Over the years, I’ve had several requests for fourth grade math units that were written in the same style as my third math units. The third grade units were a massive undertaking for me, and I kept finding new things I needed for my students and could never carve out the time. Then, once I found that I would be teaching fourth grade I immediately went into overdrive and started working on fourth grade math units. My third grade units were the backbone of my math instruction, and I want to maintain my same style, technique, and organization in my fourth grade curriculum. I used my planning guide to develop the first fourth grade math unit, which is centered around place value and rounding. The first unit is a three week unit that teaches place value, value of digits, forms of numbers, and rounding.
I included a Unit at a Glance to help with the pacing of the unit. In the Unit at a Glance, you can see that there is one math workshop lesson each day, as well as an optional skills practice worksheet that can be used during a skills block, homework, or any other time of your choice.
For each lesson, I’ve written a formal lesson plan. In each lesson plan I included the title, standard, and materials needed for the lesson. The bulk of the lesson plan is written in a math workshop format. In the mini lesson, a skill is briefly introduced. During this time, I may introduce a new concept, skill, or vocabulary term, or students may briefly review what was taught in the previous lesson. In the work time section, I describe students’ performance task. I’ve tried to create tasks that were engaging, conceptual, and rigorous. I love using resources such as Van De Walle, Marzano, and Tang to develop my math performance tasks. I want my tasks to be open ended if possible, allow for good math conversations, and to be conceptual in nature. In the closing, students share their solutions to the task. I also included ideas for intervention and extension, essential questions, and formative assessment.
For each performance task and lesson, I included all necessary printables. I did create all new lessons from my 3rd Grade Place Value Unit, except my Place Value Scavenger Hunt. I just couldn’t leave that one out! I did increase the size of the numbers I used to make it a little more challenging.
The other 14 activities are all brand-new! I’m very excited about the million dollar task where students decide how they would spend a million dollars. I’m going to use this activity to encourage generous thinking and encourage students to think about how they could help others. If my students have trouble with the addition portion of this lesson, I’ll either have them estimate or allow them to use a calculator.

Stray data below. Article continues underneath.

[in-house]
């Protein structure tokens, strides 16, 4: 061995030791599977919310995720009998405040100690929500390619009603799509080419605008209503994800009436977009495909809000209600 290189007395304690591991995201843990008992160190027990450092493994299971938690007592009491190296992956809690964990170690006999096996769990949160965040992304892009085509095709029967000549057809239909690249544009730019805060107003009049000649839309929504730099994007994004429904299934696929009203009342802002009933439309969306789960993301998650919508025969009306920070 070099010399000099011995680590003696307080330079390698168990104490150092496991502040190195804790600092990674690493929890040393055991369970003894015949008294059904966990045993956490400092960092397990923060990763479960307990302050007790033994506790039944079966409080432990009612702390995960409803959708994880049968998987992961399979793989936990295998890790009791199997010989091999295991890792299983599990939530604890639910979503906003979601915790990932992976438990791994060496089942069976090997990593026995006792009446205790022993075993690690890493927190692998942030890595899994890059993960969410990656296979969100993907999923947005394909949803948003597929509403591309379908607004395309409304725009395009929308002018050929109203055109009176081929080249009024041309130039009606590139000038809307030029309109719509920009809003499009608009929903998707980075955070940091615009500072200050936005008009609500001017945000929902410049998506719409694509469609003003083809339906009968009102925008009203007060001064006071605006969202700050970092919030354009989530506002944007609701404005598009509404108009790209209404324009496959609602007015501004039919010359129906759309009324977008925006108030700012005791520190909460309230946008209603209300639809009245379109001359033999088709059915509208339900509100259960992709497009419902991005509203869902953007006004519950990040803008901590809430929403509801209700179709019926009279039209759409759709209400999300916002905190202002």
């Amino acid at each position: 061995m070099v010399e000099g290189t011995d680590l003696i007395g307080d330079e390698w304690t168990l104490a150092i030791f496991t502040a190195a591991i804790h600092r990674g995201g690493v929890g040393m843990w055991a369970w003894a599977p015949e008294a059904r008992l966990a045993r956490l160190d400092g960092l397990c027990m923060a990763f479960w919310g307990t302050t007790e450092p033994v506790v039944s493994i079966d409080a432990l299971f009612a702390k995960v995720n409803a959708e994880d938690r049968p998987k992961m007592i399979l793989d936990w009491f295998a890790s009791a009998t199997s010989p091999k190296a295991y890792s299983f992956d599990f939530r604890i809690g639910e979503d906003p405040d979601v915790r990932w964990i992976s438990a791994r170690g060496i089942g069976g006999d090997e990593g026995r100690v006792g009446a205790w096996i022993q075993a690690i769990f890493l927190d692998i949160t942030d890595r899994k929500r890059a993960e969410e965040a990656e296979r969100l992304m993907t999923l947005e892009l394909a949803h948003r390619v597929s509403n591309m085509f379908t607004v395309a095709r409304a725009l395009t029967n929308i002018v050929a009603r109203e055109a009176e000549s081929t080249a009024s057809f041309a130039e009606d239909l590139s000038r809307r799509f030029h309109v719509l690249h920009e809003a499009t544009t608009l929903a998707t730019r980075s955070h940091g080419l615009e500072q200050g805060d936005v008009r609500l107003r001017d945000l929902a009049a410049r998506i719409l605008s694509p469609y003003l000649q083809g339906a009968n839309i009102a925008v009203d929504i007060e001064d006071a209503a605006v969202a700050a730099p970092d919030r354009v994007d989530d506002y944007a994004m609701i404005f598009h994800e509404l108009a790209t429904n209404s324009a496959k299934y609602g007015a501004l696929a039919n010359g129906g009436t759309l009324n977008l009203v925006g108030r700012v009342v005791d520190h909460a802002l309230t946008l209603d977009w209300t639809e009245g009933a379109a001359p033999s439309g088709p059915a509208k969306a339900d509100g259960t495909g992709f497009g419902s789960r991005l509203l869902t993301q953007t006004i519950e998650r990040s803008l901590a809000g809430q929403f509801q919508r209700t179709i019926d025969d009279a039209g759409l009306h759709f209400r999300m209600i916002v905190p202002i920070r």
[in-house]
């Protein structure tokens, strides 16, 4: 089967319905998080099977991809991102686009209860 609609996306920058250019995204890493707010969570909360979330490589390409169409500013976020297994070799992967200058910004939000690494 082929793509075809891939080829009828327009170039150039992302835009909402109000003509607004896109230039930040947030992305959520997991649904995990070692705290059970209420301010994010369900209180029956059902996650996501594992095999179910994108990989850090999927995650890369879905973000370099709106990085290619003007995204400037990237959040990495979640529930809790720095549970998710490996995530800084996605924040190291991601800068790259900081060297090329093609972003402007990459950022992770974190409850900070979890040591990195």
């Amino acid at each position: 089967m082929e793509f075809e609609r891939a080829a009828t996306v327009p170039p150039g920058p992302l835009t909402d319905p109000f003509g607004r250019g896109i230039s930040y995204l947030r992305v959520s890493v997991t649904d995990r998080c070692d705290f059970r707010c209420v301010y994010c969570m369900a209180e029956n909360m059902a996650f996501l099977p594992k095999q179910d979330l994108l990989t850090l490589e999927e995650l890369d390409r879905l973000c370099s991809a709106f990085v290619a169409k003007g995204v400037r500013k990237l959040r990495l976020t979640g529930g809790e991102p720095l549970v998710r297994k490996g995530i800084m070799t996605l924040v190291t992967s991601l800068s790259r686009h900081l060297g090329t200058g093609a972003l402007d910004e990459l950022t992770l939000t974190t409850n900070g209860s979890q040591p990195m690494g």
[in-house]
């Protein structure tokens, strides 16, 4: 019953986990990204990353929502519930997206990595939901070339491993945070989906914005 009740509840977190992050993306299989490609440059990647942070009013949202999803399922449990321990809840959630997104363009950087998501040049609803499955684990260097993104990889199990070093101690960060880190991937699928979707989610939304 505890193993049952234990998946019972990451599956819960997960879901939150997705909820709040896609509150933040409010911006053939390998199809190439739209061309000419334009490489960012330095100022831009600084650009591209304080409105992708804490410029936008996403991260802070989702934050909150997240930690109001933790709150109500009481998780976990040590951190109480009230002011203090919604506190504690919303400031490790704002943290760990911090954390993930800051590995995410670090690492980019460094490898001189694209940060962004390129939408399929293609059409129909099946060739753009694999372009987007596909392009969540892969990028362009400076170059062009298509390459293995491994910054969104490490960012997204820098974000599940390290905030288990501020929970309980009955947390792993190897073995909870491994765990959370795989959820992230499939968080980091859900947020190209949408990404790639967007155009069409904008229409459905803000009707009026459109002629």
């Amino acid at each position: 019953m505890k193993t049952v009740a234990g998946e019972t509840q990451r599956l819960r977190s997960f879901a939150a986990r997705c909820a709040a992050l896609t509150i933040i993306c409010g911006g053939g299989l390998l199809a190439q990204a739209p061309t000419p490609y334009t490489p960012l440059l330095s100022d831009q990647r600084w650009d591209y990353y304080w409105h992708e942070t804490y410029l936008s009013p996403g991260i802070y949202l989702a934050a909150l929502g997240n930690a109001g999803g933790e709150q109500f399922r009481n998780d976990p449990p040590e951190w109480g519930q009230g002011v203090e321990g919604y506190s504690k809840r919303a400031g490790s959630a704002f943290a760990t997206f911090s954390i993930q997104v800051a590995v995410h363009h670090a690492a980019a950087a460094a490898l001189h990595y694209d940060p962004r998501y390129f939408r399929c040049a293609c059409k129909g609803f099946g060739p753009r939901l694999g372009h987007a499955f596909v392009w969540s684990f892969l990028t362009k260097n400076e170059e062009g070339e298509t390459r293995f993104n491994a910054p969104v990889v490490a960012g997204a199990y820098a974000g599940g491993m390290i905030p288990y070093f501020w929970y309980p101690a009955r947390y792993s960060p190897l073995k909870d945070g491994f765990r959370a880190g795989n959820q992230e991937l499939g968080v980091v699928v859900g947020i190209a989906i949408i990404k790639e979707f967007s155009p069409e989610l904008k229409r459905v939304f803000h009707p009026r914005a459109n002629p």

It took me awhile to develop lessons that would help students understand the size of digits. I know that I could quickly teach multiplication tricks, but I wanted my students to understand the how and the why behind the math.
I included a skills practice printable the corresponds to each of the lessons. The pages range from representing numbers, place value, comparing numbers, size of numbers, and rounding.
I also made sure I included games that could be used in math work stations or math centers. I incorporate math work stations on Tuesdays and Thursdays, so I knew that I would need a few games to add to my stations. I made a 4th grade version of I Have Who Has, because that was always a class favorite for my third graders. In this version, the numbers go all the way through the hundred thousands place.
I also included a rounding game and Place Value Concentration. If you’d like to try out Place Value Concentration (Place Value Memory), you can download it here!
If you’d like to see the whole file on TpT, you can use this link. I’m thisclose to being ready to post my second fourth grade math unit on addition and subtraction. It’s one of my new favorites! PLUS, to make sure I didn’t disappoint third grade teachers, I made a third AND fourth grade version of that unit!!